The Man Behind the History in Vikings

Diane Haithman is an AwardsLine contributor.

In the first episode of History’s Vikings, lead character Ragnar Lothbrok (Travis Fimmel) can barely contain his excitement as he tries to persuade brother Rollo (Clive Standen) that Viking ships might venture West to discover what new cities and new gods might be found in uncharted territory. How, wonders Rollo, can a ship stay true to its course with no land in sight?

Ragnar shows Rollo the sunboard, a disc that floats on water and charts direction by the location of the noon shadow. Rollo remains skeptical: What happens when clouds obscure the sun? Ragnar then unwraps the precious sunstone, a crystal whose reflective properties can pinpoint the sun’s position even in blinding fog.

Justin Pollard makes sure the history portrayed in Vikings is true.
Justin Pollard makes sure the history portrayed in Vikings is true.

The sunstone had long been part of Viking legend when Justin Pollard, historical consultant and associate producer of Vikings (History’s first scripted series), suggested to series creator-writer Michael Hirst that the sunstone (actually a calcite crystal called Icelandic spar) be woven in the story.

But it came as a surprise when, less than two weeks after the series’ March 3 premiere, news reports broke that a piece of the crystal had been discovered in a shipwreck from the later Elizabethan period, suggesting that the “magic gem” of Viking legend was not only real, but the navigational tool was borrowed by other cultures and used for centuries after the Vikings sailed the seas.

“Justin is my anchor,” Hirst says. “It’s his input which anchors my stories in the real and the true. I needed to give Ragnar, my hero, some piece of knowledge so useful and special that it both marked him out from other men and also pushed the story forward.” Finding hard evidence of the sunstone after the fact, Hirst says, was the icing on the historical cake.

In a telephone interview from his home in Dorset, England, Pollard—historical consultant for film and TV productions including Les Misérables, numerous Working Title films including Atonement and Elizabeth and Showtime’s series The Tudors, also created by Hirst—says it’s all about using concrete clues to create what might have been.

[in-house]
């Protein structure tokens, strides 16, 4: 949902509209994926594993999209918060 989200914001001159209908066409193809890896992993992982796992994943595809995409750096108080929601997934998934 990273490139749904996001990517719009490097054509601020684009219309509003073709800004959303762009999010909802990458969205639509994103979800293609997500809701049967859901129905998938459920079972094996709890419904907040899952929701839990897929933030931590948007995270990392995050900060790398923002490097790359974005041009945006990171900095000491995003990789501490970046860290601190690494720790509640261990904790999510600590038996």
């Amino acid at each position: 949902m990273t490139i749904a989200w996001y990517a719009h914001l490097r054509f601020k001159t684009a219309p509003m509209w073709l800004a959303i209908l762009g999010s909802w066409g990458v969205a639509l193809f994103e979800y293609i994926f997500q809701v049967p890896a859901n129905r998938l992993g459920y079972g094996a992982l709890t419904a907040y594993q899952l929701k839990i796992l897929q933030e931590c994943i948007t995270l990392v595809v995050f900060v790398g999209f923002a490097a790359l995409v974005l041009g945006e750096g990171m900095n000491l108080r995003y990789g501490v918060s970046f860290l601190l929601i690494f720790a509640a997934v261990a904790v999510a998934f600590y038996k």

“As a writer, you can imagine a more primitive world, but it’s very hard to imagine what’s now missing, what they used to have that’s gone,” Pollard says. “That’s what I try to do.”

Pollard feels a particular obligation to illuminate the truth about Viking culture, defined in the mind of the general public by horned helmets (they didn’t wear those) or Bugs Bunny’s animated romp through Wagnerian opera in What’s Opera, Doc?

“It’s about making a bigger world. Not every Viking was a warrior,” Pollard says. He is particularly proud of bringing to light the role of women, who were more independent and powerful than in much later periods of European history.

Pollard acknowledges that History draws an unusually well-read audience. “We did have one instance where Athelstan (George Blagden) is speaking Anglo-Saxon, and someone said his Anglo-Saxon didn’t have enough of a Northumbrian accent,” he recalls. Pollard was less annoyed than awed that a viewer knew Anglo-Saxon well enough to discern the regional accent.

Pollard says his biggest challenge is speed. Being able to locate an expert on Latvian hats at, well, the drop of a hat—or getting “the call at 3 in the morning saying, ‘We could do with a bit of Norse swearing. Can I have it in an hour?’”

But speed can have its advantages. The creative team can access the most recent academic research and bring it to a general audience far more quickly than the classroom can. “That’s the best thing about comparing an academic historian’s role to doing this—I get to wander through these places, and live in these times,” Pollard says. “You see characters brought to life on the screen more quickly than you do in academia.”

Pollard said re-creating a real historic period can be more rewarding than inventing a fantasy past for a series such as Game of Thrones. “It’s beautiful, it’s strange, but nothing is particularly surprising in a fantasy world,” he says. “The beauty of historical drama is you can find the beautiful and the strange in things that really did happen.”

Sound Editors and Mixers Create Feature Quality on TV Budgets

Thomas J. McLean is an AwardsLine contributor. This story appeared in the June 5 issue of AwardsLine.